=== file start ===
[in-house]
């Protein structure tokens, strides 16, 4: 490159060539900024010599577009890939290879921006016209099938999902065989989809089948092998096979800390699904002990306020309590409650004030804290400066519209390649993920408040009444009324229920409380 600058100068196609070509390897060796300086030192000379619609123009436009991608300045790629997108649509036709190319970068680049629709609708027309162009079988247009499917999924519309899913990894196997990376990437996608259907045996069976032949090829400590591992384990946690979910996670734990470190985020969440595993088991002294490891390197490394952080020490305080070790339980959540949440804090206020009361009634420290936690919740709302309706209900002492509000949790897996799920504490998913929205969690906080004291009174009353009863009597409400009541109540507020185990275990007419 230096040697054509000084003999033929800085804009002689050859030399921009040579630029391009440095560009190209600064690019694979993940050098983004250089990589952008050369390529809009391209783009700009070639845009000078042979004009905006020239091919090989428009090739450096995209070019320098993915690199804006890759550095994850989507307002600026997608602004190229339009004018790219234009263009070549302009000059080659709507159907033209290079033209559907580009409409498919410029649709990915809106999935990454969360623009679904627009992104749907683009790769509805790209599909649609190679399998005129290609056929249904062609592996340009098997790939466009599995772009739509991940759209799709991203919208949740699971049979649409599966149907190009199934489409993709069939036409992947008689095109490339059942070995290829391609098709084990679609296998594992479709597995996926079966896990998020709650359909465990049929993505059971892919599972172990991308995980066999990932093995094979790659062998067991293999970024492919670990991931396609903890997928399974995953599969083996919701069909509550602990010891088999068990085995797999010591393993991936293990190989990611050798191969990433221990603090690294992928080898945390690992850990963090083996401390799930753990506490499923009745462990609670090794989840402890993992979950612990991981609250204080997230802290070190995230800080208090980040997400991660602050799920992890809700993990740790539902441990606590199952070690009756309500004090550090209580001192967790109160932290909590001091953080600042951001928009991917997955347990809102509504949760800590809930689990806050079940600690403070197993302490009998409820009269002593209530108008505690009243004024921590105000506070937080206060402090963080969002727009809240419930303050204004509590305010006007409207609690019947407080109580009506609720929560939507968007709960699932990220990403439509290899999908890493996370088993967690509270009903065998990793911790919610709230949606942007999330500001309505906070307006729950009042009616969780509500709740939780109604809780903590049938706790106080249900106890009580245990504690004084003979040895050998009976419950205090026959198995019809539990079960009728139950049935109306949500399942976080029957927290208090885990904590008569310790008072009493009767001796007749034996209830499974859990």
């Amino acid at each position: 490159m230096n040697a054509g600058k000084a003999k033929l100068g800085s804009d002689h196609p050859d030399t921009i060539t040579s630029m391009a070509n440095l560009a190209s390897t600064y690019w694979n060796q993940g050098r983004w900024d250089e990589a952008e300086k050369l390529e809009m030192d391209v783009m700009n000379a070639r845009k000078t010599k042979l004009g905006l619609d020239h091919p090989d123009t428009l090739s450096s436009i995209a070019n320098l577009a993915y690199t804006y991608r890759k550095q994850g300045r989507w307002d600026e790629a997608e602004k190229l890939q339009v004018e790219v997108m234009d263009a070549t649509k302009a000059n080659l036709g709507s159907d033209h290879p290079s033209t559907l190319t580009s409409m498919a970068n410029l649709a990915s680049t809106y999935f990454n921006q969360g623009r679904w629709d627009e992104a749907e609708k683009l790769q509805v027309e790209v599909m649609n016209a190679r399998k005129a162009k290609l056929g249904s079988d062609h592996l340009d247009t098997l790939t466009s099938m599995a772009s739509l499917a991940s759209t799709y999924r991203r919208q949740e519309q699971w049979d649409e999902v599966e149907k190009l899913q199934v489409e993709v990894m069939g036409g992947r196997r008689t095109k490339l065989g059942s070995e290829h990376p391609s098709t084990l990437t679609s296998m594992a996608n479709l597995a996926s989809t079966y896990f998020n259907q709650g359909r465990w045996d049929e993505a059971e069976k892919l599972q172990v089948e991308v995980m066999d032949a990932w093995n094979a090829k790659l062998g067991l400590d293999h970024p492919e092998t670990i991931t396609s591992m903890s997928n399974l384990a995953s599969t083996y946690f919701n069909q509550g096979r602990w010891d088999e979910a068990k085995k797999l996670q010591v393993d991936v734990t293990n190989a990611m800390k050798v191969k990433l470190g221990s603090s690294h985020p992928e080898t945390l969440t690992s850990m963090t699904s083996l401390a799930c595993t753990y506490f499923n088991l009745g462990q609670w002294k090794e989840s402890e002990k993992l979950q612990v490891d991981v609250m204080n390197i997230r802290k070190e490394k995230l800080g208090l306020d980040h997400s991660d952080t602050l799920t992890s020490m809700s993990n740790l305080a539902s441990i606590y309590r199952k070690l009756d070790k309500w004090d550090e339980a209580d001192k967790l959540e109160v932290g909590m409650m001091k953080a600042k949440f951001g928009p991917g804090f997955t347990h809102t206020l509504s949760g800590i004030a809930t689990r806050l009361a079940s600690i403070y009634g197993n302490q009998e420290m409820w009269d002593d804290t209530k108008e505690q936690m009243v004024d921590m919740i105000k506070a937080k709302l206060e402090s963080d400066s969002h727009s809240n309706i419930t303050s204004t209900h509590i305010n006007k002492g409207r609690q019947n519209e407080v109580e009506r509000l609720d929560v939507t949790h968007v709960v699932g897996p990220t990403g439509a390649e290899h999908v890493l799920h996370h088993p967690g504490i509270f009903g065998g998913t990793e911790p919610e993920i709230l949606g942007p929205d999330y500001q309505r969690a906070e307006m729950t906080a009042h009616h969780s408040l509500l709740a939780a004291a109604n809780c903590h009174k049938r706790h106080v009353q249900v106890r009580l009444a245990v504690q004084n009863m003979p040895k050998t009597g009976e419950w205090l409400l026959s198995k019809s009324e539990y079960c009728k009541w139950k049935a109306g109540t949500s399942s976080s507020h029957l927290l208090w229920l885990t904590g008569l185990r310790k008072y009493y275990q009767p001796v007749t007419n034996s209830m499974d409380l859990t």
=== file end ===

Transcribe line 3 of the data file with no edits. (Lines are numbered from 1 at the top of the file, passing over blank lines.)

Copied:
């Amino acid at each position: 490159m230096n040697a054509g600058k000084a003999k033929l100068g800085s804009d002689h196609p050859d030399t921009i060539t040579s630029m391009a070509n440095l560009a190209s390897t600064y690019w694979n060796q993940g050098r983004w900024d250089e990589a952008e300086k050369l390529e809009m030192d391209v783009m700009n000379a070639r845009k000078t010599k042979l004009g905006l619609d020239h091919p090989d123009t428009l090739s450096s436009i995209a070019n320098l577009a993915y690199t804006y991608r890759k550095q994850g300045r989507w307002d600026e790629a997608e602004k190229l890939q339009v004018e790219v997108m234009d263009a070549t649509k302009a000059n080659l036709g709507s159907d033209h290879p290079s033209t559907l190319t580009s409409m498919a970068n410029l649709a990915s680049t809106y999935f990454n921006q969360g623009r679904w629709d627009e992104a749907e609708k683009l790769q509805v027309e790209v599909m649609n016209a190679r399998k005129a162009k290609l056929g249904s079988d062609h592996l340009d247009t098997l790939t466009s099938m599995a772009s739509l499917a991940s759209t799709y999924r991203r919208q949740e519309q699971w049979d649409e999902v599966e149907k190009l899913q199934v489409e993709v990894m069939g036409g992947r196997r008689t095109k490339l065989g059942s070995e290829h990376p391609s098709t084990l990437t679609s296998m594992a996608n479709l597995a996926s989809t079966y896990f998020n259907q709650g359909r465990w045996d049929e993505a059971e069976k892919l599972q172990v089948e991308v995980m066999d032949a990932w093995n094979a090829k790659l062998g067991l400590d293999h970024p492919e092998t670990i991931t396609s591992m903890s997928n399974l384990a995953s599969t083996y946690f919701n069909q509550g096979r602990w010891d088999e979910a068990k085995k797999l996670q010591v393993d991936v734990t293990n190989a990611m800390k050798v191969k990433l470190g221990s603090s690294h985020p992928e080898t945390l969440t690992s850990m963090t699904s083996l401390a799930c595993t753990y506490f499923n088991l009745g462990q609670w002294k090794e989840s402890e002990k993992l979950q612990v490891d991981v609250m204080n390197i997230r802290k070190e490394k995230l800080g208090l306020d980040h997400s991660d952080t602050l799920t992890s020490m809700s993990n740790l305080a539902s441990i606590y309590r199952k070690l009756d070790k309500w004090d550090e339980a209580d001192k967790l959540e109160v932290g909590m409650m001091k953080a600042k949440f951001g928009p991917g804090f997955t347990h809102t206020l509504s949760g800590i004030a809930t689990r806050l009361a079940s600690i403070y009634g197993n302490q009998e420290m409820w009269d002593d804290t209530k108008e505690q936690m009243v004024d921590m919740i105000k506070a937080k709302l206060e402090s963080d400066s969002h727009s809240n309706i419930t303050s204004t209900h509590i305010n006007k002492g409207r609690q019947n519209e407080v109580e009506r509000l609720d929560v939507t949790h968007v709960v699932g897996p990220t990403g439509a390649e290899h999908v890493l799920h996370h088993p967690g504490i509270f009903g065998g998913t990793e911790p919610e993920i709230l949606g942007p929205d999330y500001q309505r969690a906070e307006m729950t906080a009042h009616h969780s408040l509500l709740a939780a004291a109604n809780c903590h009174k049938r706790h106080v009353q249900v106890r009580l009444a245990v504690q004084n009863m003979p040895k050998t009597g009976e419950w205090l409400l026959s198995k019809s009324e539990y079960c009728k009541w139950k049935a109306g109540t949500s399942s976080s507020h029957l927290l208090w229920l885990t904590g008569l185990r310790k008072y009493y275990q009767p001796v007749t007419n034996s209830m499974d409380l859990t």